In 1997, Garry Kasparov, perhaps the greatest chess player of all time, squared off against the IBM supercomputer Deep Blue. This epic rematch has since been called “the most spectacular chess event in history.” Who won this “Man vs. Machine” battle?
“Ilia Chavchavadze and Ivane Machabeli playing chess, Saint Petersburg” (1873): Over 120 years later, Garry Kasparov would take on Deep Blue in “the most spectacular chess event in history.”
Source: Wikimedia Commons
Deep Blue versus Garry Kasparov: Round 1?
With two six-month exceptions, Garry Kasparov was ranked “chess world number one” by the Fédération Internationale des Échecs (FIDE) from January 1984 to January 2006. Although there is room for debate, he is widely considered the greatest chess player of all time.
In 1996, he played an IBM supercomputer named Deep Blue in a 6-match series. Grandmaster Joel Benjamin lent his expertise to the computer by helping to develop its “opening book.” On February 10 of that year, Deep Blue won its first match against Kasparov, making it the first form of artificial intelligence to defeat a reigning world champion. However, Kasparov won three and drew two out of the next five games, giving him a 4-2 victory.
Deep Blue versus Garry Kasparov: Round 2?
Although Deep Blue was beaten, it wasn’t finished. Programmers upgraded the computer and set up a six-game rematch with Kasparov in May 1997. Kasparov was ready but so was the machine. It could evaluate 200 million positions per second and was capable of searching anywhere from 6 to more than 20 moves ahead.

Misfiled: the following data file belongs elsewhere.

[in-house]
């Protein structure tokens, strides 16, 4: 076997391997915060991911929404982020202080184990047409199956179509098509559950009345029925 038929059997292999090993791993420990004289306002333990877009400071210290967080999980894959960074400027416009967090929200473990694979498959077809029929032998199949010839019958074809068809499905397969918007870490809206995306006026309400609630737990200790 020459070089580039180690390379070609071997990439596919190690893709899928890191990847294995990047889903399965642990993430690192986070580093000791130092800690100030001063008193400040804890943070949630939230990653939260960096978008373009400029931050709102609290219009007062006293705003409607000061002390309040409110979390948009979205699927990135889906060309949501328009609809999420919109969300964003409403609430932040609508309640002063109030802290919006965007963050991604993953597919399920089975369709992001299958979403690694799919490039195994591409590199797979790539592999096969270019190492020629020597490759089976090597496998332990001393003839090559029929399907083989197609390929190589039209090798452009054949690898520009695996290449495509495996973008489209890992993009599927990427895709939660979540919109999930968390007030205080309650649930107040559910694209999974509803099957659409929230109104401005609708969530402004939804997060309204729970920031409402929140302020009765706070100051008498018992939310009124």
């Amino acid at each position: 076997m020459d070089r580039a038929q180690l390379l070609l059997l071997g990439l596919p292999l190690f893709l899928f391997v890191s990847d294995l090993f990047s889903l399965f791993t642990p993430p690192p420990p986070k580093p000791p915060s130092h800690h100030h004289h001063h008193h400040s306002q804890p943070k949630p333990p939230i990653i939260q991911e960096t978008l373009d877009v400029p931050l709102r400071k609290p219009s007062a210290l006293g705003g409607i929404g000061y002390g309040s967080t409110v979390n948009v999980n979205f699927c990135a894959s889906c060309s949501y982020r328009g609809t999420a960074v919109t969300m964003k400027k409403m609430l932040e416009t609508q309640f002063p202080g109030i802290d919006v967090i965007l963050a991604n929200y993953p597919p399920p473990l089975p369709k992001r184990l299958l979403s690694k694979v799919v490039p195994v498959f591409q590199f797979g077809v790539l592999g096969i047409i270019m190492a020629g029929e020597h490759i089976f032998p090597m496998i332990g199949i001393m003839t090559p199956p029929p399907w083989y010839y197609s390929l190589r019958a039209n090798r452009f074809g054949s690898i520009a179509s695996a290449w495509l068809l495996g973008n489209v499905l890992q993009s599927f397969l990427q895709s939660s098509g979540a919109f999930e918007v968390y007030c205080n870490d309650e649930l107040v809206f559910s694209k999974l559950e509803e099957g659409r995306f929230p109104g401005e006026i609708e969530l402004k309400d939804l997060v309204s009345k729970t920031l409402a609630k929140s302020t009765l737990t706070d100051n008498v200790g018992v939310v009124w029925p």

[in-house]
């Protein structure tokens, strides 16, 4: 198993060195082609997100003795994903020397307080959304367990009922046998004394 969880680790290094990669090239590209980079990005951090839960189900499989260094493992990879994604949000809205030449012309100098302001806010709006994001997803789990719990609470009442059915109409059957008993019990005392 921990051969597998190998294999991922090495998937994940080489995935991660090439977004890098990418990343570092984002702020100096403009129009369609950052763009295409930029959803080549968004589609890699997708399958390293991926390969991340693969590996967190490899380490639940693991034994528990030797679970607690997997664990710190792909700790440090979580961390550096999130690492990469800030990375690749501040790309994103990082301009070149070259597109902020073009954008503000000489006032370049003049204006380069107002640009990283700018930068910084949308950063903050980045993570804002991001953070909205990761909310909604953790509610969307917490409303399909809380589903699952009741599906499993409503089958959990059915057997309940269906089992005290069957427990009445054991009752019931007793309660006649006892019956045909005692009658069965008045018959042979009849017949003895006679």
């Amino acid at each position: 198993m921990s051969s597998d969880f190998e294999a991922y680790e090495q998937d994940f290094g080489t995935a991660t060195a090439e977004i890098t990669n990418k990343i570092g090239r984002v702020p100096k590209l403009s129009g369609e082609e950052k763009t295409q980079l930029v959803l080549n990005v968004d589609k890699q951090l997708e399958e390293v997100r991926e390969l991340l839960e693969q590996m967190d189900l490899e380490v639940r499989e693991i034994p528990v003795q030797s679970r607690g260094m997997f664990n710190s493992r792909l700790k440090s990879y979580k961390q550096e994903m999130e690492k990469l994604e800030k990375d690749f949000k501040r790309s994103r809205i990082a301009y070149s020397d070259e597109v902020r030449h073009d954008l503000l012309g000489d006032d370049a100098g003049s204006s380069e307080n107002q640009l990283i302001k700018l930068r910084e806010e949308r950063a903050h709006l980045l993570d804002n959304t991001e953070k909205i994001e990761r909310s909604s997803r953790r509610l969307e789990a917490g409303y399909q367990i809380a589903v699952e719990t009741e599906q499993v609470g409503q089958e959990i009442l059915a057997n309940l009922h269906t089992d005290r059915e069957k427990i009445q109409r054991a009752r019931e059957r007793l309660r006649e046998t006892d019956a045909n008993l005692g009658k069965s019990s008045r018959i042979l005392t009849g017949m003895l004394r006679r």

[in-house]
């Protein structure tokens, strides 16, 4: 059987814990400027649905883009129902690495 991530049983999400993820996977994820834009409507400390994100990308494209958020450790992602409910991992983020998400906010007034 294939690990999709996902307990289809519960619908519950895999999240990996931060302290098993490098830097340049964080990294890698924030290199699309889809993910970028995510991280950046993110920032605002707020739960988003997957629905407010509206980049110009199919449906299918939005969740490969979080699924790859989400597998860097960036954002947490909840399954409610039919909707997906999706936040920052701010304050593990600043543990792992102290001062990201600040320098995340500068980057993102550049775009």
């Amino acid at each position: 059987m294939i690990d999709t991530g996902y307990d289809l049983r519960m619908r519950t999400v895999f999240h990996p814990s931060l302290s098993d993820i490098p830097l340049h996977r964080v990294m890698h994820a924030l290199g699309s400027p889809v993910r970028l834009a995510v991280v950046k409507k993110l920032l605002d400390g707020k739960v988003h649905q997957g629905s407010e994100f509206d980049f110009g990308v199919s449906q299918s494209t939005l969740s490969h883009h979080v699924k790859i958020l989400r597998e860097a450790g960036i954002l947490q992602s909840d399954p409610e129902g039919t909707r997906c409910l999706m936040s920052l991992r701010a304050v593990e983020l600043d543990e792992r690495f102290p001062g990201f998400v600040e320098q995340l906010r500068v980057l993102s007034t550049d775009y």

Predictably, this match was closer than the previous one. After five games, each player had one victory and there were three draws. With the score knotted at 2.5 apiece, man and machine settled in for the final bout.
The final game lasted less than an hour. And when the dust had cleared, Deep Blue had won handily. At last, machine had defeated man…or had it?
Did Garry Kasparov lose Confidence? Or did Deep Blue Cheat?
Kasparov’s loss was hard to explain. He opened in somewhat questionable fashion. Worse, he switched up his his moves and fell into “a well known book trap.” Chess historians speculate that Kasparov was tired and had lost confidence. He was also unhappy with the fact that he was denied access to Deep Blue’s recent games while the team that operated Deep Blue could study hundreds of his own. Finally, over the course of the series, he’d chosen to play numerous openings and defenses designed to catch Deep Blue off-guard. While these moves worked to some degree, they also forced him to play in ways that were unfamiliar to him.
However, Kasparov also had a darker theory. He claimed to have seen evidence of human creativity in the second game, which would’ve been against the rules. IBM denied the allegation but strangely, initially refused to show him Deep Blue’s logbooks. Eventually, Kasparov went onto Larry King Live and challenged Deep Blue to a third match consisting of ten games which would not be sponsored by IBM. If he lost, he promised to recognize Deep Blue as the world champion. IBM, oddly enough, refused and dismantled its chess playing machine.
Guerrilla Explorer’s Analysis
In January 2003, Kasparov went to war with Deep Junior, a machine capable of considering three million moves per second. The series began in similar fashion to the 1997 one, with three draws and each side winning a game. In the rubber match, Kasparov played to a draw. He would achieve the same result against a separate computer in November of that year.
A sizable percentage of observers believe that computers can now regularly defeat grandmasters and indeed, high-profile games in 2005 and 2006 offer nothing to contradict that notion. Meanwhile, Kasparov has since moved onto politics, namely in opposition to Vladimir Putin. Will he ever return to defend mankind’s honor against machines? Only time will tell.